The divide between America’s rich and poor has grown extensively in the past 30 years, especially for people raising kids. And while the rich have become richer, earnings have declined for the lowest-income echelon. Education can and should be the great equalizer, expanding opportunity for the poor. But how can we improve public policy to ensure that it’s accessible to all income levels in an age of skyrocketing tuition costs?
On Tuesday, the Hamilton Project will host a panel of experts who will discuss the imperative of opening up college access for more people and some strategies to do so. Stanford University’s CAroline Hoxby will discuss a proposal she co-wrote with University of Virginia’s Sarah Turner that spells our an approach to reach high-achieving low-income students and give the resources to apply to college.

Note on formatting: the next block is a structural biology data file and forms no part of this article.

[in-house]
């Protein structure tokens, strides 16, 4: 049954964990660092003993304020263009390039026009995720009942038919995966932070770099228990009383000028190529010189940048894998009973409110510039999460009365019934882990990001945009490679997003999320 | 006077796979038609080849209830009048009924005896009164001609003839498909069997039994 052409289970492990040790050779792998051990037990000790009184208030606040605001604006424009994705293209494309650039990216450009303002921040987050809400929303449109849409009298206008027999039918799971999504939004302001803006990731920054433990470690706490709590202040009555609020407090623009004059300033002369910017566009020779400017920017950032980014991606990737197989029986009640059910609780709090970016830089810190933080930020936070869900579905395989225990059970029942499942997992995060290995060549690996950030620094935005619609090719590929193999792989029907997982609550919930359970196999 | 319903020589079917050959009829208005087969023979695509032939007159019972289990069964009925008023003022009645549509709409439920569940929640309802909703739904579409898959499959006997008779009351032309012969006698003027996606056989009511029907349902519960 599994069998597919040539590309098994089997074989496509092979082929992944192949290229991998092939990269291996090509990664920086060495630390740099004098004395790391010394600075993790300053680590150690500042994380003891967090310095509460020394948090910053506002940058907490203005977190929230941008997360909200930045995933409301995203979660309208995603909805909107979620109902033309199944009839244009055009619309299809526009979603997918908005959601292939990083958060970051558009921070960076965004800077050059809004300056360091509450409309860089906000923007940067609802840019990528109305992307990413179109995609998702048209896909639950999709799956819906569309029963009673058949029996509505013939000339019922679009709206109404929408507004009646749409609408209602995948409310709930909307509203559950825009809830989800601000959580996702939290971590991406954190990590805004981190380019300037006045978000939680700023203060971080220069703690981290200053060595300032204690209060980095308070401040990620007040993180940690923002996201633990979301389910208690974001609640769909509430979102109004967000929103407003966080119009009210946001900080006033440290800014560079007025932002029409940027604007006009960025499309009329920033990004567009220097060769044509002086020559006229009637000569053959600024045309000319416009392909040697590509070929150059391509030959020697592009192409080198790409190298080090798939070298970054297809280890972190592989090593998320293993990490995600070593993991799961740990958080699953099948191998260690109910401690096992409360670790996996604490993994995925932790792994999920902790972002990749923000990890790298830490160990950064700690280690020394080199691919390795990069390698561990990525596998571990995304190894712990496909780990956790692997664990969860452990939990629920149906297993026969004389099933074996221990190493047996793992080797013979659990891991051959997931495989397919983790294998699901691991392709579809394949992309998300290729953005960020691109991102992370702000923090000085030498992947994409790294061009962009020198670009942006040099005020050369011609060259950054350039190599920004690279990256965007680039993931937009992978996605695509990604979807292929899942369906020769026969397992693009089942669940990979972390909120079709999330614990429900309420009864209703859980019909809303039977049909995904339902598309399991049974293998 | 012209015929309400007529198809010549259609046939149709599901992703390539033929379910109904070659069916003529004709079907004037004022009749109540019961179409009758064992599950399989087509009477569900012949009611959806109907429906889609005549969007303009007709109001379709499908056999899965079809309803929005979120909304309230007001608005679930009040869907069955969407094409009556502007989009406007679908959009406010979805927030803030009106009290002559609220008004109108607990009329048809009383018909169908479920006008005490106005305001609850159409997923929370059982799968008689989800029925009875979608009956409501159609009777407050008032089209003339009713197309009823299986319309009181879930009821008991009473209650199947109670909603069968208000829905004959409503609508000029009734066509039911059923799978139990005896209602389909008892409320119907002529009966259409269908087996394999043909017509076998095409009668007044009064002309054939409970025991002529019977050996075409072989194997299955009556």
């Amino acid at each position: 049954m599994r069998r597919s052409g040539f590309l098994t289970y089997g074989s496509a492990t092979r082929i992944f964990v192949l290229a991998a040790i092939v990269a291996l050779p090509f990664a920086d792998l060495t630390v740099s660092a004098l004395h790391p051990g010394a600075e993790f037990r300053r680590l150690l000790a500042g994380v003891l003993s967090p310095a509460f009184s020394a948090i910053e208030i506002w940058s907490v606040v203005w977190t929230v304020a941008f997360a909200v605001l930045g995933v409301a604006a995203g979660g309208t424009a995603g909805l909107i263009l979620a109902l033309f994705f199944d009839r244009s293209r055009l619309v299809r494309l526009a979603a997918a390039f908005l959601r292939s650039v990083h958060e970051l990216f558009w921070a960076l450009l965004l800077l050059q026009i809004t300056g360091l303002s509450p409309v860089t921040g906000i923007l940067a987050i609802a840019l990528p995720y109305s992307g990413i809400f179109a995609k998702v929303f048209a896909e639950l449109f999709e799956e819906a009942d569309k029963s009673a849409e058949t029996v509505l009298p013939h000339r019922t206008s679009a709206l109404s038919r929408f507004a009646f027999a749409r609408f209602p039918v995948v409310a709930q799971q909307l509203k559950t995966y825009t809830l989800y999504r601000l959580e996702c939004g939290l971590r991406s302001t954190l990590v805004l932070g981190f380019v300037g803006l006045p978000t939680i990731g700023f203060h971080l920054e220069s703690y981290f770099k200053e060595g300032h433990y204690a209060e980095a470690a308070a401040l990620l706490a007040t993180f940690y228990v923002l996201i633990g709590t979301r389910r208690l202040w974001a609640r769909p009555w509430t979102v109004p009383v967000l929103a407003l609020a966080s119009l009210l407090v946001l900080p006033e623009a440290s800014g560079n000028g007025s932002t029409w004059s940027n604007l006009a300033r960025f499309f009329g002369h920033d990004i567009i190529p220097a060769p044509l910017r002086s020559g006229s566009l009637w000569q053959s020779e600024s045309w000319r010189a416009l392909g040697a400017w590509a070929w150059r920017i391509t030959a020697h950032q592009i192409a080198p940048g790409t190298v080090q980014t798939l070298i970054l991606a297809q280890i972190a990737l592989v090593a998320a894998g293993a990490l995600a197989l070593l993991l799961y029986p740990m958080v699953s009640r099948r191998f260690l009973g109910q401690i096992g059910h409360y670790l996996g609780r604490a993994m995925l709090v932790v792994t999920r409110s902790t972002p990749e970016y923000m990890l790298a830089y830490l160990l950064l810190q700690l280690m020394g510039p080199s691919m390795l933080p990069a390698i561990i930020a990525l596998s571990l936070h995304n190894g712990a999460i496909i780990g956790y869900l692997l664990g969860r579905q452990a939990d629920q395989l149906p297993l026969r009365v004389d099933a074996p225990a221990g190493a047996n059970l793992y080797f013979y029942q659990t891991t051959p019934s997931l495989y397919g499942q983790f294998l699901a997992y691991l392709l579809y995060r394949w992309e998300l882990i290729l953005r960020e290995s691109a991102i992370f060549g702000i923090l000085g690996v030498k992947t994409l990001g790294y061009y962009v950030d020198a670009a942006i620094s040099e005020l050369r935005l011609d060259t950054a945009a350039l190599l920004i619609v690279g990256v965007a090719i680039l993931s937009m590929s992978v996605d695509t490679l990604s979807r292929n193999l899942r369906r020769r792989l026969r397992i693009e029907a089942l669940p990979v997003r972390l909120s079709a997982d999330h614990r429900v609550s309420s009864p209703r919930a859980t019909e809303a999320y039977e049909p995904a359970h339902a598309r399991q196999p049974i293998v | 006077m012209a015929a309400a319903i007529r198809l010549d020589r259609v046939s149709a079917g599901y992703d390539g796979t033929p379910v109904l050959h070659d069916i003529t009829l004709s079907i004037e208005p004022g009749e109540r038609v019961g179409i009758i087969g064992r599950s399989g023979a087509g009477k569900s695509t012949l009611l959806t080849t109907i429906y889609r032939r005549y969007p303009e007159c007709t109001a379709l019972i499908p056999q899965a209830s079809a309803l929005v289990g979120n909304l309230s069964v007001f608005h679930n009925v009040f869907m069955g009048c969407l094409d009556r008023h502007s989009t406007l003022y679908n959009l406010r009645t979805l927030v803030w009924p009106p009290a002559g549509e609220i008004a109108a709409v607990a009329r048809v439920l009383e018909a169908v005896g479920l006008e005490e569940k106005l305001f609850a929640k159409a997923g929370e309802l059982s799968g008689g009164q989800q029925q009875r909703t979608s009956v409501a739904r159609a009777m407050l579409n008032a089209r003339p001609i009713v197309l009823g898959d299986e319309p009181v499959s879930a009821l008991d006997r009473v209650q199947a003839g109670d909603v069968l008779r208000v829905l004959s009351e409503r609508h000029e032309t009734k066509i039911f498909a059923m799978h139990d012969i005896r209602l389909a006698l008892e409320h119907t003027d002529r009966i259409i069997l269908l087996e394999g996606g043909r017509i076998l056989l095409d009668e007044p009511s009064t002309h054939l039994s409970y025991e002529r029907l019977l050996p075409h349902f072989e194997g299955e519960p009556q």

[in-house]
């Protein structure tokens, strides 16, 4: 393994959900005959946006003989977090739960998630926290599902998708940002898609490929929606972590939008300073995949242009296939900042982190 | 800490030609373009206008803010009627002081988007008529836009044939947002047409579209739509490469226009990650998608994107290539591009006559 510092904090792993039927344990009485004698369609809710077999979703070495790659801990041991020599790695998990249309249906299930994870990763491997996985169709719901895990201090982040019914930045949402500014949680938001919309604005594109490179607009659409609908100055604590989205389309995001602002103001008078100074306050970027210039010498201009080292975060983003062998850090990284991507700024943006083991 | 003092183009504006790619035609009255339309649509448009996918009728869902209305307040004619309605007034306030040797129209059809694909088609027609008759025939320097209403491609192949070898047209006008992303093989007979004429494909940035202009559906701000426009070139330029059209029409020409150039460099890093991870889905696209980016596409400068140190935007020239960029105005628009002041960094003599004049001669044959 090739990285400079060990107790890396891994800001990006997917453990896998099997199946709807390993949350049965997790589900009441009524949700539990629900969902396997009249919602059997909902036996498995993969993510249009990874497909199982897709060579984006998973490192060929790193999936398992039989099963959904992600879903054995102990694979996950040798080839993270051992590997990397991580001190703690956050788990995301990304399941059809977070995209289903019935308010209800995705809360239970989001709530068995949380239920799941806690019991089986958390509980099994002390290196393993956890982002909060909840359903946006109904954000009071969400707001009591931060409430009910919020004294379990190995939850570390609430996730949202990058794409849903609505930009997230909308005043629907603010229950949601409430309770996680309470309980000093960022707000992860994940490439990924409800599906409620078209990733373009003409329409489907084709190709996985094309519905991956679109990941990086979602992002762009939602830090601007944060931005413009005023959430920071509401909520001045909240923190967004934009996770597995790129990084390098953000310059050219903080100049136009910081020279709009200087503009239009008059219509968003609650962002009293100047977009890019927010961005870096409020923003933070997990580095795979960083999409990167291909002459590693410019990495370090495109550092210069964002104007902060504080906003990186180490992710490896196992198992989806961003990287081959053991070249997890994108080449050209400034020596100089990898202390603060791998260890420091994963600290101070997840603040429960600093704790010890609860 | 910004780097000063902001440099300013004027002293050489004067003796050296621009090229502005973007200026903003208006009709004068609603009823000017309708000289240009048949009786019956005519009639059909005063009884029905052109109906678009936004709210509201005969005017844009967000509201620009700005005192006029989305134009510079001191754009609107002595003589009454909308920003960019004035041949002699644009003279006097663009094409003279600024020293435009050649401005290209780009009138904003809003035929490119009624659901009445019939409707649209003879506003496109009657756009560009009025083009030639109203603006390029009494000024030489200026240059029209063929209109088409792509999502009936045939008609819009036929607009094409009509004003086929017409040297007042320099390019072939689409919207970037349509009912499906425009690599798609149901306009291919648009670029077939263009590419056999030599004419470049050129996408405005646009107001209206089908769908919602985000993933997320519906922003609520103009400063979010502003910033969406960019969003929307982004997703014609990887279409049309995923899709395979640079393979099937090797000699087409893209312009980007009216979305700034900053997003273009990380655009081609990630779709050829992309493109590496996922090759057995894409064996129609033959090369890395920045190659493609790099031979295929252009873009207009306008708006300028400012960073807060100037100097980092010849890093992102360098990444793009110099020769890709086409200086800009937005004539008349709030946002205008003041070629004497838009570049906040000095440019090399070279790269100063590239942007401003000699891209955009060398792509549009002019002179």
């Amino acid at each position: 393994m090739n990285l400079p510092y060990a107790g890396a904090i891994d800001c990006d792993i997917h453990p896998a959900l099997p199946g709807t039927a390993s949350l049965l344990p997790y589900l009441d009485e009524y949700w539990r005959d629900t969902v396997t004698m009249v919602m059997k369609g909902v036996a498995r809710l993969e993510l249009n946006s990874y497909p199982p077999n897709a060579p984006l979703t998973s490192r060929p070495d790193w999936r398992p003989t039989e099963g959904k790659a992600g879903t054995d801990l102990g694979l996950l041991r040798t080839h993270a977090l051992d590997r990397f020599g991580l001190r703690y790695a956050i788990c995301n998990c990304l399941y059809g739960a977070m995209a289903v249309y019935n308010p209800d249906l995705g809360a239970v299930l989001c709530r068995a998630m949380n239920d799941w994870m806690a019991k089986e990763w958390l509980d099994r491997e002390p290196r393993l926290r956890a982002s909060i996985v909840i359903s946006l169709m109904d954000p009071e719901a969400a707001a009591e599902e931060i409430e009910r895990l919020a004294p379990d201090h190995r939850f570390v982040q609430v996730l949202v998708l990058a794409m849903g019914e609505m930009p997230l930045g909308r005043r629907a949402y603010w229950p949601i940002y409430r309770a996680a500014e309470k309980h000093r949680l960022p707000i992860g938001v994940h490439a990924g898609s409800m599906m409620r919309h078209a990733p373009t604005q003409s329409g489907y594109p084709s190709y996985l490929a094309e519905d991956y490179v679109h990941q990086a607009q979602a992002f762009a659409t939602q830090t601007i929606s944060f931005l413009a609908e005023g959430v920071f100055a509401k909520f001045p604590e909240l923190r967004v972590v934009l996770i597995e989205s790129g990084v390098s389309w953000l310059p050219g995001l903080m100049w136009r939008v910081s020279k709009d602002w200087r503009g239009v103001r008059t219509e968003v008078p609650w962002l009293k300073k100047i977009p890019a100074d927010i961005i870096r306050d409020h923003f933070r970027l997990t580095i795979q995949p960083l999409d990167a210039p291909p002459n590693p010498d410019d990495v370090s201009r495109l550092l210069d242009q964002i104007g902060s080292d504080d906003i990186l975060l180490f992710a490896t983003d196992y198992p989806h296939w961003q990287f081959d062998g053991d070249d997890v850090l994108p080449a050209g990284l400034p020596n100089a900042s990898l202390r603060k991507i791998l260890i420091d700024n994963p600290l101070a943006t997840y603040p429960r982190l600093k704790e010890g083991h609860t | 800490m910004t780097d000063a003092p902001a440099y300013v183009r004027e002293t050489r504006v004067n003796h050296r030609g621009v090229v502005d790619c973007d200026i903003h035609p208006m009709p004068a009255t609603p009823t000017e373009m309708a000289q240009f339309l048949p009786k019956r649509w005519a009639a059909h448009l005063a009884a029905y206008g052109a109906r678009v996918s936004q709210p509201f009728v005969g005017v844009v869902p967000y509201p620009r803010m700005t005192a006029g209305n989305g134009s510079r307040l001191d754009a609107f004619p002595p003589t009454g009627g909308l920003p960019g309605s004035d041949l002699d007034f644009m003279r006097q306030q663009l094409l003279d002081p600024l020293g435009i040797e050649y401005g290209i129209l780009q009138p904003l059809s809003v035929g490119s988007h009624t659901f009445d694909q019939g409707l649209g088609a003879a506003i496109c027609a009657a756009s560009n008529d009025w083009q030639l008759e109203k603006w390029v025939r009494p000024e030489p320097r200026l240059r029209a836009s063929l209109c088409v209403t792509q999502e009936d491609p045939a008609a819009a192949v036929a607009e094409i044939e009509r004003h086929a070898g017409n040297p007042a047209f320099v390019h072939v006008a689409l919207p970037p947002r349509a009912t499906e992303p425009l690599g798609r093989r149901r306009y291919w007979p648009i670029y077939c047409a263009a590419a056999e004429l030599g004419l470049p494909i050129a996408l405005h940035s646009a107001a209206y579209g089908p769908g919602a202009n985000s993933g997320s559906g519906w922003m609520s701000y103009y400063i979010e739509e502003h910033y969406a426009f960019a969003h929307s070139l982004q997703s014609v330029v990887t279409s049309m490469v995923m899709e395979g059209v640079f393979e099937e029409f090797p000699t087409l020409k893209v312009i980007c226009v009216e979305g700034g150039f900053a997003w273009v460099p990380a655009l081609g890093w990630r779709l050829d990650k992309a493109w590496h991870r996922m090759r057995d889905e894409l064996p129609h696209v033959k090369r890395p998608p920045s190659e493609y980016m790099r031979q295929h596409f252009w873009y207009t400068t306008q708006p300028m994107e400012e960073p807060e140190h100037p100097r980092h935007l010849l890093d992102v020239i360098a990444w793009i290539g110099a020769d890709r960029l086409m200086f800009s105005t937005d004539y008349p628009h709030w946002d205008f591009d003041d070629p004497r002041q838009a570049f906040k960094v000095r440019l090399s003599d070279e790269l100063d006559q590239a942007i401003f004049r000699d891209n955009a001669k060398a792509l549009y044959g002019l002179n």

Others on the panel include William Fitzsimmons of Harvard, Nicole Farmer Hurd of the National College Advising Corps and Russ Whitehurst of Brookings’s Brown Center on Education Policy.
The conversation will focus on how education can close socioeconomic inequality, from preschool to K-12 and higher education.
“Closing the growing inequality gap in the United States will likely require a variety of strategies, but more education and training is clearly one of the most effective approaches for enhancing mobility,” says the Brookings Institute’s Hamilton Project, a study of how to improve opportunity and equality in America.
Meanwhile, investment in job training and education, variables that more and more decide one’s success in the job market, are becoming more polarized by household income.
“Given how important education and, in particular, a college degree are in the labor market, these trends hint at a perpetuation of last generation’s inequities into the next generation—and diminishing opportunities for upward economic mobility,” says the project summary.
Click here to register for the event or to read more about it.
Tell Us What You Think
Do you think it’s important we expand college opportunity? We want to hear from you! Leave a comment or join the discussion on Twitter.
More from PayScale
(Photo Credit: pthread1981 / Flickr)